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    I am not so sure about the legal requirement of service history for used vehicles in Ontario, Canada, but - we do have a requirement for a UVIP - Used Vehicle Information Package - to be provided by the Seller - to the Buyer, at least in private sales, so would this apply to a Used Car Dealer (Tesla) - not sure, since I don't remember getting one in 2012 when I bought a used 2004 Prius from a used car Dealer (but, to be fair, I did not ask for one)!
     
  16. Toasty

    Toasty Member

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    How long does it take after getting the "get ready for delivery" email?
     
  17. MDinFL

    MDinFL Member

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    My experience was this - I made my deposit and got the initial flurry of emails, including the one to set up the My Tesla account. Then I waited. I was told 3 to 6 weeks because they were replacing some cosmetic parts (I know the hood was one of them). I started getting a little impatient after two weeks. I would call every few days or send an email. Then, at just shy of 4 weeks, the DS told me that they had all the parts and were going to QC the car. Maybe that Saturday, which would have been exactly four weeks. On Friday, I was told no go. Then early the following week, they said it would likely be that week. Around Wednesday I received the payment instruction email. I reviewed all the paperwork and picked up the car exactly 5 weeks (less one day) after I chose it.

    The communication could be a little better coming from Tesla. For instance, telling me what work they are doing on the car and its expected completion date would be nice. When the car was received back from the body shop, that would be another step. As I understand it, they reflash the car. When I tested it, the car was in "Factory Mode". The DS acknowledged that the website could use some improvement for CPO purchasers.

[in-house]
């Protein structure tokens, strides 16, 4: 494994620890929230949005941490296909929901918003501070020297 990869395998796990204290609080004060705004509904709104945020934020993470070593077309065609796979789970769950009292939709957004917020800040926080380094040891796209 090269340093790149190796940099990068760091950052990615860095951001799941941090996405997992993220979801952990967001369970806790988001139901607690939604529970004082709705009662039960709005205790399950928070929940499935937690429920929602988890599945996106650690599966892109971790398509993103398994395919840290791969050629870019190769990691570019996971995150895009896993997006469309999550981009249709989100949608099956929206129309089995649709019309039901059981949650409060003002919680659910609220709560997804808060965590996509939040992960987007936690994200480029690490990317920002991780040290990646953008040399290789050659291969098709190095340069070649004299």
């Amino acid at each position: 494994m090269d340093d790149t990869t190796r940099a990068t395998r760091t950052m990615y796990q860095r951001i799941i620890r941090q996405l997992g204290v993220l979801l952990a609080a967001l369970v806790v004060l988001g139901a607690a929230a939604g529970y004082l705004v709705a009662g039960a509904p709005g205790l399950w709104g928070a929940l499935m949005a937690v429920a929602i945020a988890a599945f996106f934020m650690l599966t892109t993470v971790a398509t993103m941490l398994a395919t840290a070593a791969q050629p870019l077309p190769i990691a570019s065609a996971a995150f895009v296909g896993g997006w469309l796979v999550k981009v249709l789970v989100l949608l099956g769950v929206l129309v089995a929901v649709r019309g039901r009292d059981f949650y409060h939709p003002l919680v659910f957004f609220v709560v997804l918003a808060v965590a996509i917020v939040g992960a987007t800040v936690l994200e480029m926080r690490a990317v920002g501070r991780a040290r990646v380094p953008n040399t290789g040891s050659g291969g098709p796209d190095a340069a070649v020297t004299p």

OTOH, this was the smoothest, least stressful, transaction other than my two eBay purchases (both BMWs from distant dealers). And the eBay purchases still required a physical check. The use of an ACH debit is genius for cash transactions. You can send the money the day of pickup and your account shows paid in full. There was no F&I "guy" to sell me undercoating, VIN etching, paint sealant, tire warranties and all the other stuff dealers like to pack on a car. It was very refined experience. Frankly, BMW and the other European makes could take a few notes here.

    Part of this may be the no-haggle policy, which removes the "I'll talk to my manager" nonsense out of the equation. I didn't mind hearing the price and being told that there was no negotiation. I was getting a car that sold less than three years prior for over $102K for $56K. I perceived "value". I think that's the issue with other no-haggle style dealerships. The customer still feels like they're getting haggled. If it's not on the new car, it's on the trade. I received a trade estimate from Tesla and they encouraged me to go to CarMax. I did that and the CarMax appraisal was higher, which Tesla honored as its trade value.

    If I didn't buy the X5 for my wife just last year, she might be in a Tesla now as well. Although she's still got more range anxiety than I do.

    Overall, buying the car was a great experience. The store employees were great and having fun doing their job. And the car really feels like nothing else I've driven. I'm a convert.
     
  18. cdub

    cdub Future Model 3 owner

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    ??? Did you make yourself a custom Excel spreadsheet to work out the purchase?